The benefits and disadvantages of “Official Notes”

TUESDAY, 10 APRIL 2012

I’ve been annoyed for quite some time with my system of “Official Notes” – my title for Word docs containing plans and ideas about some or other way of making money. Such an “official note” is always filled with page after page of thoughts on the subject, bullet points, lists, tables and explanations.

I have become annoyed because it’s become abundantly clear that I spend precious hours filling these documents with notes that are supposed to facilitate a process, to find answers to questions, so I can finally advance – without actually advancing on any front.

My new approach is to just start with a basic idea of what I want to do and some elementary planning, but without wasting too much time on “official” paperwork.

Just do, let the notes be, is my advice these days.

Then, just now, I realized something: Most of my literary material over the years has been “official notes” about my life. Instead of just doing, I withdrew, and made notes about what I think I needed to do, why, why maybe not, what the alternatives might be, what makes more sense, what will have more value for me, and even for others.

In a piece from June 2003 I asked, “Where is my place in the Greater Hierarchy?” If I had to apply the advice then that I give myself these days, I wouldn’t have wasted my time. I would have simply walked in a direction and took up the first place that felt more or less right at that moment.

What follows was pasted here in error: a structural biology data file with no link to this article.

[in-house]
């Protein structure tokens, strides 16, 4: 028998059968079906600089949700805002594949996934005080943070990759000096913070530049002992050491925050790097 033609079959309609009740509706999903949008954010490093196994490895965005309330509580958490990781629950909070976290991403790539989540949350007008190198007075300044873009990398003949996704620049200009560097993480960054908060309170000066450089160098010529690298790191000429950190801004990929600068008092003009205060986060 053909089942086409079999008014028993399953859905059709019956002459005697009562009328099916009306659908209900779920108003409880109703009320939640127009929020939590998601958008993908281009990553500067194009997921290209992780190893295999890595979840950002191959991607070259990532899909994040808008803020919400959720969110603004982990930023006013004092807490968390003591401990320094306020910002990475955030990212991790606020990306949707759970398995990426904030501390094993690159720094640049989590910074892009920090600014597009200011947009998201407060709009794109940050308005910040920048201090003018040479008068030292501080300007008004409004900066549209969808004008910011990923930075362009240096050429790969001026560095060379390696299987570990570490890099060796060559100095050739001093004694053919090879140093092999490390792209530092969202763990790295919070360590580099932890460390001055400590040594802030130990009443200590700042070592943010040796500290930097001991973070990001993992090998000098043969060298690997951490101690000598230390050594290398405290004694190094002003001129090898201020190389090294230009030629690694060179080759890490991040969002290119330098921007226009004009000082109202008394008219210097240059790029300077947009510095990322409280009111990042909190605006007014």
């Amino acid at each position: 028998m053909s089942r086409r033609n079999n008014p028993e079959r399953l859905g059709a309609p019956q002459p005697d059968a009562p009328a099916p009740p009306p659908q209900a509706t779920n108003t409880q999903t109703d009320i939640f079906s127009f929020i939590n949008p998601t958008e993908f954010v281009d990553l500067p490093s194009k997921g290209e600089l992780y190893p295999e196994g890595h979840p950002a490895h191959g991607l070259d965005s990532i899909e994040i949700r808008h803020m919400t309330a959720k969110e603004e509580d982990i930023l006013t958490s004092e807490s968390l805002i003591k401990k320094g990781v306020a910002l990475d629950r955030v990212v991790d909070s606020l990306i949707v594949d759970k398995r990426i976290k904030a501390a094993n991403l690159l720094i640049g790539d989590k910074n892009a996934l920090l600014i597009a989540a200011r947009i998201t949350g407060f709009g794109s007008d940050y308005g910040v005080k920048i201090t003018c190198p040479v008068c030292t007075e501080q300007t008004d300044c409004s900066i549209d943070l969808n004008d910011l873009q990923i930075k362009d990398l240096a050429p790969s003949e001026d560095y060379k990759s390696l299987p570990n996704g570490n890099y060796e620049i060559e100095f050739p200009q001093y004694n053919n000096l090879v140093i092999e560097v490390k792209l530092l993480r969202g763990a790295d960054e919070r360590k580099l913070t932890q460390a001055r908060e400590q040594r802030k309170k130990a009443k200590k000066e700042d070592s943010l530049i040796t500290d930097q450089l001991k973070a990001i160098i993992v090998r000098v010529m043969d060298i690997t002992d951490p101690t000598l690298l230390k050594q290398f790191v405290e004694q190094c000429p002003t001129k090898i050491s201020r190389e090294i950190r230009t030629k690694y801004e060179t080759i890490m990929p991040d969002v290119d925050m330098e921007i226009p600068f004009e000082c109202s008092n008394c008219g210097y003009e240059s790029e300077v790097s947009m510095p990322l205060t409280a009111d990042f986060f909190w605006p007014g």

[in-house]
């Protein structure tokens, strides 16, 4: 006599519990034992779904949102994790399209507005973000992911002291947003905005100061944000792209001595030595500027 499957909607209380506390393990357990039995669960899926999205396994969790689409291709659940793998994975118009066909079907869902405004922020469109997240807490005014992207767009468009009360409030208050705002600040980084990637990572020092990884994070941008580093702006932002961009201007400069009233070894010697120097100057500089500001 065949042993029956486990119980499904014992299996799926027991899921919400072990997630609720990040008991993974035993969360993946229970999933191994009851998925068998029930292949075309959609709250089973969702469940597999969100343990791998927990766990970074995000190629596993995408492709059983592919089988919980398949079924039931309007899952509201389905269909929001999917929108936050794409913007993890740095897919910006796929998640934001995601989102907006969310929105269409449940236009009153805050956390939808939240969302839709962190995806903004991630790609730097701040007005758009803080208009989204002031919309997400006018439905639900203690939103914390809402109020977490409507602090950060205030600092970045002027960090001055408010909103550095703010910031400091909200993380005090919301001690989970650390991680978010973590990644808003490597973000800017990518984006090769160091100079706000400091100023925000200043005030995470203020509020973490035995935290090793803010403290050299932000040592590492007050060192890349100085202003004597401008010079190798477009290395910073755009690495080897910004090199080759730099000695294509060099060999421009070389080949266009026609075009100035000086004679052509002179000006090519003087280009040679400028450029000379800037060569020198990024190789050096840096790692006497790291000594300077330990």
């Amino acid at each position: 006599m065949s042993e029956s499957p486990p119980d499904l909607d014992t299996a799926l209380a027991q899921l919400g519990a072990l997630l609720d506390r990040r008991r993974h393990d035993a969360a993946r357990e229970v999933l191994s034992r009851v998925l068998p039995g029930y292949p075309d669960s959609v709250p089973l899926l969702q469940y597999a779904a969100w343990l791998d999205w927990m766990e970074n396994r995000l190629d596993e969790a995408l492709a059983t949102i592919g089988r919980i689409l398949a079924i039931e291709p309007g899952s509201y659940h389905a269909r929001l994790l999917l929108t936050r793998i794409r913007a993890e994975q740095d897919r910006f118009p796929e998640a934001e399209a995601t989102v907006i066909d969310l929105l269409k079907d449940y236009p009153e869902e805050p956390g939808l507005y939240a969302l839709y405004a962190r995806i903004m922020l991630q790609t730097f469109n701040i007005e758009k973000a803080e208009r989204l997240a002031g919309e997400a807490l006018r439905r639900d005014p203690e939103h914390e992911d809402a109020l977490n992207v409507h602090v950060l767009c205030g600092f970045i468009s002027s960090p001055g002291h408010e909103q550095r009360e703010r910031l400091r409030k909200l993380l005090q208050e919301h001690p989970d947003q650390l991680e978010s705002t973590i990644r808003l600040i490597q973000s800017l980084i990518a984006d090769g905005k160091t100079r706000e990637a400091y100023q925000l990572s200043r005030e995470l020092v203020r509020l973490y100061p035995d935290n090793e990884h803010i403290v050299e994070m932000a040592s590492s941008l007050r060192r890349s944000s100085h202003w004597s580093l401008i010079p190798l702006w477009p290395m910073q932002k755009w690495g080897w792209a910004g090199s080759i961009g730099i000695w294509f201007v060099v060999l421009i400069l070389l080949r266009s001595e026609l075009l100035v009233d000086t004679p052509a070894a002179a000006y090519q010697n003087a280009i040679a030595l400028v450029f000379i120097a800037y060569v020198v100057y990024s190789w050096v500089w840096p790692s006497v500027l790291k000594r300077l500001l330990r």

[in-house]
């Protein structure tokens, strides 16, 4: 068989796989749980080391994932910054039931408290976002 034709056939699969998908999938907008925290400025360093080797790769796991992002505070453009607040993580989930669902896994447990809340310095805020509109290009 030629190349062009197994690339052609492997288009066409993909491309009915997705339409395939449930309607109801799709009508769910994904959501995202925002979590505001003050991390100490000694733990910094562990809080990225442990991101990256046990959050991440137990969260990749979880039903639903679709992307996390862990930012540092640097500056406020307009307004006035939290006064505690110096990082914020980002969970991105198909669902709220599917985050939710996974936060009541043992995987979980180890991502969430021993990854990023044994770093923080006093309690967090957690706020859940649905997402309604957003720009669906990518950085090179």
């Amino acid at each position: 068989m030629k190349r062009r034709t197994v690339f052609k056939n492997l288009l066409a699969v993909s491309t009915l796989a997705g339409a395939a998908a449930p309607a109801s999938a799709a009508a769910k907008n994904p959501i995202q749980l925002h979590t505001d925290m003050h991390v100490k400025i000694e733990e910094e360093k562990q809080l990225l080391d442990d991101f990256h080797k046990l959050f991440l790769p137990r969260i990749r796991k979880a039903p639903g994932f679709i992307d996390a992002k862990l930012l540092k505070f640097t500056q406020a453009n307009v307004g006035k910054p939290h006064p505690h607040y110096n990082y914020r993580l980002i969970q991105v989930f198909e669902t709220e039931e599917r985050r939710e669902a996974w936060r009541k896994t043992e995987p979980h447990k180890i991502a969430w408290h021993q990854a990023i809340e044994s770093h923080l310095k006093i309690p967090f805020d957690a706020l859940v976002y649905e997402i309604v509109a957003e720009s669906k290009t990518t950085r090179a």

Would I have been right to do so?

What I did by making notes was indeed to take a position. To seek my place in the so-called Greater Hierarchy and to ask hundreds of other related questions, I actually did take a position.

I collect information. I take notes. I compile lists. I come up with ideas – some of them a waste of time, others quite decent (as far as these things go) and potentially profitable. And, as I can easily prove, I do take action; I apply in practice once I’ve decided on something in the course of my sometimes obsessive note-taking.

It is true that I have spent a lot of time on making notes – on topics ranging from ways to make money to the process of sorting out who and what you are and what the possible meaning is of your existence. It is also true that in some cases I have not applied that much in practice. Is that necessarily bad, though?

If you spread open on a table before you a roll of cloth in order to make yourself a pair of trousers and a shirt, or a dress, I believe it’s better to measure twice and cut once.

I also believe if you continue measuring and never get to the cutting part, you’d better be happy appearing to the world naked, with no fruits of your labour, no garment to show for your time.

______________________